Golf Summerlin operates a triumvirate of courses that roam the desert tundra just east of Red Rock Canyon and showcase the fairway-carving vision of renowned course architects Billy Casper and Greg Nash. All three courses—Palm Valley, Highland Falls, and Eagle Crest—present their own brand of tee-to-green challenges as golfers aim for fairways framed by sandstone-hued peaks.
Palm Valley Golf Course spans 6,849 yards of undulating fairways and bent grass greens. Relatively generous fairways entice aggressive tee shots throughout the course, but particularly ill-struck drives are likely to find the shadows of encroaching pine trees or the grizzly sands of 68 bunkers peppered throughout the course. Nine ponds also populate the course, occasionally forcing golfers into tricky course-management decisions and granting golf balls a chance to pursue their lifelong dream of becoming dinner for fat fish.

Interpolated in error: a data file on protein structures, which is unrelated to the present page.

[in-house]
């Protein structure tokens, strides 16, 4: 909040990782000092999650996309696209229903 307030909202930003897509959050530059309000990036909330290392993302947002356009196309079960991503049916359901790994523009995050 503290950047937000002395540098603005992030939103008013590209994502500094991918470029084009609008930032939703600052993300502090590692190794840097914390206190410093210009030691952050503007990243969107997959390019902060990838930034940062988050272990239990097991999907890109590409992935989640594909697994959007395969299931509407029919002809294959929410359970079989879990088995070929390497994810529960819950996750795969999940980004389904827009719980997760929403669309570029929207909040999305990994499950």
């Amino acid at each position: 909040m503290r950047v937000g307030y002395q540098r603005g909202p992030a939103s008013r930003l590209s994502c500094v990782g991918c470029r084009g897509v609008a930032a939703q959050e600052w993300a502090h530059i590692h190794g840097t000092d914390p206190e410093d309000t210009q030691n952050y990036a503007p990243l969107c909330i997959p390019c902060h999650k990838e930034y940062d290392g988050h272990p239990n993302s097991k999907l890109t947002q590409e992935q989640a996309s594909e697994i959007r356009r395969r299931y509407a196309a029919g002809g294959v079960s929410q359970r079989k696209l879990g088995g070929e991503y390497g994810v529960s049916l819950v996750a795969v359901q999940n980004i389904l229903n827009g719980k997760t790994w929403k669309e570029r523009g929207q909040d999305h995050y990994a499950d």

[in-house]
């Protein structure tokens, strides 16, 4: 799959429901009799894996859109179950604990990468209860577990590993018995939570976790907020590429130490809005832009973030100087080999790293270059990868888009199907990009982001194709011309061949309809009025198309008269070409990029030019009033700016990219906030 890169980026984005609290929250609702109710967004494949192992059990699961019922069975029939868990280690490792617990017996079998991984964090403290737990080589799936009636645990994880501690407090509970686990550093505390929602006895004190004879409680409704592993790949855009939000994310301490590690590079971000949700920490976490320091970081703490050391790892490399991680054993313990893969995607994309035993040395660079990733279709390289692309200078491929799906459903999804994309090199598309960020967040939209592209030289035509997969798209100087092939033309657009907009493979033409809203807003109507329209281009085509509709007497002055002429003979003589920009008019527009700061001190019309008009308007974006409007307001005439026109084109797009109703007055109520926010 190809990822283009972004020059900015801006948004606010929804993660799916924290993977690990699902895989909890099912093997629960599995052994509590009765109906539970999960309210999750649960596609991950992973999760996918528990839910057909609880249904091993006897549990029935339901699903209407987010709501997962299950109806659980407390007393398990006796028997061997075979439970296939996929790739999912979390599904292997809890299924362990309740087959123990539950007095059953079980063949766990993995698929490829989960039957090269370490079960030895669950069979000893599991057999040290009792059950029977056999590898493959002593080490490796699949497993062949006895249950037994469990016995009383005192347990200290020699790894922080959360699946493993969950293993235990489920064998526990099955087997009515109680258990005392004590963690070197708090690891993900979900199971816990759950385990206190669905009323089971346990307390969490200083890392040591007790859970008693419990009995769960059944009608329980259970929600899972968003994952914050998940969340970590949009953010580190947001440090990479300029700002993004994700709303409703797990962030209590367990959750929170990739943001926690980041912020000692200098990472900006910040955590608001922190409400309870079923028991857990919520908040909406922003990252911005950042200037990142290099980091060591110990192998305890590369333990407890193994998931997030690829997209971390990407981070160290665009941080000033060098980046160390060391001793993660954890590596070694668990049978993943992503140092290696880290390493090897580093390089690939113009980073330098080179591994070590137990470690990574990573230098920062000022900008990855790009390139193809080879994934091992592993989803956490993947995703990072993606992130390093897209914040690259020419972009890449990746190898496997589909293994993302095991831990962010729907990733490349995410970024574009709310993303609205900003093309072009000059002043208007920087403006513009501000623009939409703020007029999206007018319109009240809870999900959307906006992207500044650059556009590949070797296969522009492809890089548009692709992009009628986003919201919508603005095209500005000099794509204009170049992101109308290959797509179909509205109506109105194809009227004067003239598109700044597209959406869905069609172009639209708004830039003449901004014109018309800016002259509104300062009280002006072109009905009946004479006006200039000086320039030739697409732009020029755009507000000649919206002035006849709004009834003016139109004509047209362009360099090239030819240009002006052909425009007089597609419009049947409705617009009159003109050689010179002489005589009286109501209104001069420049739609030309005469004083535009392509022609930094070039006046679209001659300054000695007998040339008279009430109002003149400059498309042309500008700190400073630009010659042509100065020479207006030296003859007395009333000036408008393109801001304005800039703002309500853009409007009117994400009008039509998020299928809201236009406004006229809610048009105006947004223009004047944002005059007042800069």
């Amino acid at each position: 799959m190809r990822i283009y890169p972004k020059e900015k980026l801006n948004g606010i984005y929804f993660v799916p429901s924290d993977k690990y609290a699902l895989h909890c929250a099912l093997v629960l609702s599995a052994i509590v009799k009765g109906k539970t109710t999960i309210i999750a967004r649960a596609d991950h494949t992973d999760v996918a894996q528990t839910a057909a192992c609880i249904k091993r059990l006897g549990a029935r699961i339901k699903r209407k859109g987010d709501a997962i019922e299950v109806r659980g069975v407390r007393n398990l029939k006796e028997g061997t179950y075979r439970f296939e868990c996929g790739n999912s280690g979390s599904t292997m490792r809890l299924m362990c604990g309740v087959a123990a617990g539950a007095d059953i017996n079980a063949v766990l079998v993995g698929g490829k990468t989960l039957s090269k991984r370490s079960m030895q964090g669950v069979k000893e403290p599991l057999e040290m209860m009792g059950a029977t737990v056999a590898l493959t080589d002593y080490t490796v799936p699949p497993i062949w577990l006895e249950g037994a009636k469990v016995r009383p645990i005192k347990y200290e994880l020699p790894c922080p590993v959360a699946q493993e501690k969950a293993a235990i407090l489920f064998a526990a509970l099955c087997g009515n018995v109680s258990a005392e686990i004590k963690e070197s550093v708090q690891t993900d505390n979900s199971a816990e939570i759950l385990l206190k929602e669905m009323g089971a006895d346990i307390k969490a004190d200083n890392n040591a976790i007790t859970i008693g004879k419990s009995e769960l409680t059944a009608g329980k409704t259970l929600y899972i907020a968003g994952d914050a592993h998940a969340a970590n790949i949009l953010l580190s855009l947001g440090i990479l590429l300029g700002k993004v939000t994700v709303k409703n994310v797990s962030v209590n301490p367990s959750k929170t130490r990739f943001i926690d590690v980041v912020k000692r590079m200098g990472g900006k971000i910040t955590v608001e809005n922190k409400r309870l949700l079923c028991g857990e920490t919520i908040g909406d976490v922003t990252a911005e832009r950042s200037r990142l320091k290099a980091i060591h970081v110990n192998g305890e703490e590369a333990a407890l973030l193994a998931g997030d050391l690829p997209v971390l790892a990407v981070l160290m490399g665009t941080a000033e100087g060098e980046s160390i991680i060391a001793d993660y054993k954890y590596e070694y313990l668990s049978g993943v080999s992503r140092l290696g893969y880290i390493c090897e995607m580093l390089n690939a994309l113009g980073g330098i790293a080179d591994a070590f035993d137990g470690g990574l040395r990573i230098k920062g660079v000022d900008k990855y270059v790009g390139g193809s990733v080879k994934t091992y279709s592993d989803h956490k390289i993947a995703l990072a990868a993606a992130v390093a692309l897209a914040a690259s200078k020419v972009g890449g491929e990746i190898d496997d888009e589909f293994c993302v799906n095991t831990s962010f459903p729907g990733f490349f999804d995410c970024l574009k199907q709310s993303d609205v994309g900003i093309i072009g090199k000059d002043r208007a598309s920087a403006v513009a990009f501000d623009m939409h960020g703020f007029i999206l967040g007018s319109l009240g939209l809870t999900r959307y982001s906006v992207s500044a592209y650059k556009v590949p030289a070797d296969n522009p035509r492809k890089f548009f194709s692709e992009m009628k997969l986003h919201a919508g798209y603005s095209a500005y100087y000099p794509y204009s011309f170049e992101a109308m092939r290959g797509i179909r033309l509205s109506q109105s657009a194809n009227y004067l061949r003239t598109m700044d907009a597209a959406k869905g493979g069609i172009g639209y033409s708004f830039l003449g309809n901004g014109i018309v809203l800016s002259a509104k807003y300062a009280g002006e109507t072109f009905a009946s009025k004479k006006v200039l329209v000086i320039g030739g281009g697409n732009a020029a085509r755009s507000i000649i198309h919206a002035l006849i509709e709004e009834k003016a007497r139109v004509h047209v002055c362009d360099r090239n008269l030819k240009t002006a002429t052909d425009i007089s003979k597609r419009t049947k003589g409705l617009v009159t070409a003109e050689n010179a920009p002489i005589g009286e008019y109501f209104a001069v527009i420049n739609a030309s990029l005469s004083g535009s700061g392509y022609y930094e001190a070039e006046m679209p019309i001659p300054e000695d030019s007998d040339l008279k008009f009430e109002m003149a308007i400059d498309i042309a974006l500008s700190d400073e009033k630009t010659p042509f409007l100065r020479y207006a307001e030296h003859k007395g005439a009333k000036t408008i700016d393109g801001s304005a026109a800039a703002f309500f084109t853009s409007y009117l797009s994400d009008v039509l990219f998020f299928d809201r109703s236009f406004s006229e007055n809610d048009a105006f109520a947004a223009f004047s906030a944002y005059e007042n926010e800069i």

Highland Falls Golf Course measures a modest 6,512 yards, yet manages to present a gauntlet of treacherous greenery. Throughout the course, golfers may notice that their drives carry a few extra yards, a product of the dry, thin air—the course perches at an elevation of 3,000 feet—and golf balls galvanized by the electric lure of the Las Vegas Strip, visible from certain vantages across the layout. Careful club selection and a keen eye for distance are critical throughout the round, as dramatic elevation changes complicate basic readings of yardage and legions of sand traps await to ensnare misplayed shots.
The shortest of the three courses, Eagle Crest Golf Course cozies up to the amber mountainside with an 18-hole, 4,067-yard executive layout. The par 60 layout features 12 par-threes—where golfers can zero in with pin-high iron shots—and six par-fours, where players can unleash aggression with flush drives. Rounds conclude at the straightaway, 370-yard, par 4 18th hole, where the fairway plummets 40 feet into a large, bunker-fortified green that lets you punch it if it flinches in anticipation of a craterous ball mark.